Cash flow has to be studied extensively. Look at PPE and maintenance expense. Consider being more aggressive and calling much an expense for cash flow uses. Will have to filter through that. Earnings manipulation is not suspected, but opportunities within business structure seem to make accrual based accounting to be less telling than in other industries. Areas I see so far for scrutiny are:

a. former cooperative owners. Look for arms length, etc, etc.
b. Customer advances
c. Inventories
d. PP&E (primarily plant turnaround, mining dam costs.
e. Cash usage
f. Look for new office space
g. How many employees. How long employees been there. Per CF 1450 employees.

23. Operating lease schedule is winding down. Need to make sure they can profit from new commitments, could be a good question. Here is operating lease schedule:

2005 9,576
2006 6,691
2007 3,840
2008 2,141
2009    783

24. CF did indicate contractual obligations on page 52 for equipment purchases and plant improvements of $2.7M

25. Get a better handle on Asset retirement obligations. The total through 2048 is expected to be $222,391,000. Make sure that is the correct number. Get greater clarity.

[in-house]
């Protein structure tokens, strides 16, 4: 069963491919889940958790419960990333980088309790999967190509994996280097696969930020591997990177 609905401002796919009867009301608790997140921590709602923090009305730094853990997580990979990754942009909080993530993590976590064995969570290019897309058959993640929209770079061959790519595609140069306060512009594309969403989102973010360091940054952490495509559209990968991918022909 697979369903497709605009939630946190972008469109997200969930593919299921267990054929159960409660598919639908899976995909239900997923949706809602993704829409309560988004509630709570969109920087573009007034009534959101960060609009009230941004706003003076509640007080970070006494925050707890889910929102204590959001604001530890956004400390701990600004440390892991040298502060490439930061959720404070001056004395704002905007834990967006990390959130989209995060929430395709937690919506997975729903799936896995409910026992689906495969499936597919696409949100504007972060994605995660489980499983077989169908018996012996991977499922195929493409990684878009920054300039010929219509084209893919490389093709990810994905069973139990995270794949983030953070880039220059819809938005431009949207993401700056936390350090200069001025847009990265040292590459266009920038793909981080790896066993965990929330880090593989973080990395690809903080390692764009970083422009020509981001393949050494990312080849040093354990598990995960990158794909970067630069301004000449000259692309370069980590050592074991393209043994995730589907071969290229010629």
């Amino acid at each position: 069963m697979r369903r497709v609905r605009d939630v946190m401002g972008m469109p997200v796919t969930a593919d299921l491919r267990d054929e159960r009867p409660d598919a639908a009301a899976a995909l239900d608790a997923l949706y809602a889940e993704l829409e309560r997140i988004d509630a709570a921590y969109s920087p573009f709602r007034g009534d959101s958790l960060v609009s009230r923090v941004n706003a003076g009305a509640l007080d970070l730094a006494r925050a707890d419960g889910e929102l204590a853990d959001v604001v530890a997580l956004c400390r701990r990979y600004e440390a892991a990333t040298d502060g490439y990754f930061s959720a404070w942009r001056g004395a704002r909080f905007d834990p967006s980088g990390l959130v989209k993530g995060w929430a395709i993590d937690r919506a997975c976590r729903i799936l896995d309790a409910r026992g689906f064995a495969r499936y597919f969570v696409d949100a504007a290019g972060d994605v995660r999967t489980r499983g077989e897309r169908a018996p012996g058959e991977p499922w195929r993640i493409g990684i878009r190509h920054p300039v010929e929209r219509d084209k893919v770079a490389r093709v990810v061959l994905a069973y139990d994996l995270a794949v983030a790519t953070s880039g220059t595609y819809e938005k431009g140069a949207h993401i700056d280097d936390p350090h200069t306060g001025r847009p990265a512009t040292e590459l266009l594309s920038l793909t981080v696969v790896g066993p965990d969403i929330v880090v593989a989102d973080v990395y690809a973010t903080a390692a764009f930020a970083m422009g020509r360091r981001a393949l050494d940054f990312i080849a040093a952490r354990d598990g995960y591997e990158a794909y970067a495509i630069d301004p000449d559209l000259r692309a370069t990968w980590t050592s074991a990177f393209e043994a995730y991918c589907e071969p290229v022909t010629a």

26. Pension assumptions seemed a touch aggressive for me. Discount rate used is 5.75% and 8.50% expected rate of return. Contributions are planned for $8 – $9M for 2005 and 2006. Page F-13 shows that pension assets are 64% Equity, 33 % debt securities and 3% other.

27. Credit agreement with JPMC for $250M. Terms of the agreement are in the prospectus if ever needed. Typical interest will be prime rate, or some others mentioned in prospectus. For simplicity, I will focus on prime rate.

28. Lock up period for coop owners and officers and directors are one year. Figure August 10, 2006. Underwriters can unload after 180 days. I may have erred on the interpretation here. This date would be around February 10, 2006.

29. Company has a thrift savings plan. Spent $5.9M and $5.6M in 2003 and 2004 respectively.

October 21, 2005                                                 Conference Call Notes 10/14/05

30. Discussed how their FL and LA facilities were designed for “Gulf weather conditions”

31. Steve Wilson, CEO called the natural gas pricing and Katrina as the perfect storm.

32. Claims to have the ability and flexibility to make “make versus buy decisions.” Wilson claims this is based on CF’s ability because of the access to international shipping ports and their extensive distribution system.

33. CF took advantage of two planned turnarounds in FL, as refineries were shut, and CF was curtailed anyway. Hence, should be ready to go for spring season.

34. Phosphate markets are strong and phosphate operations add diversification. I think JPM calculates Phosphate to be in the 32% of Revenue range.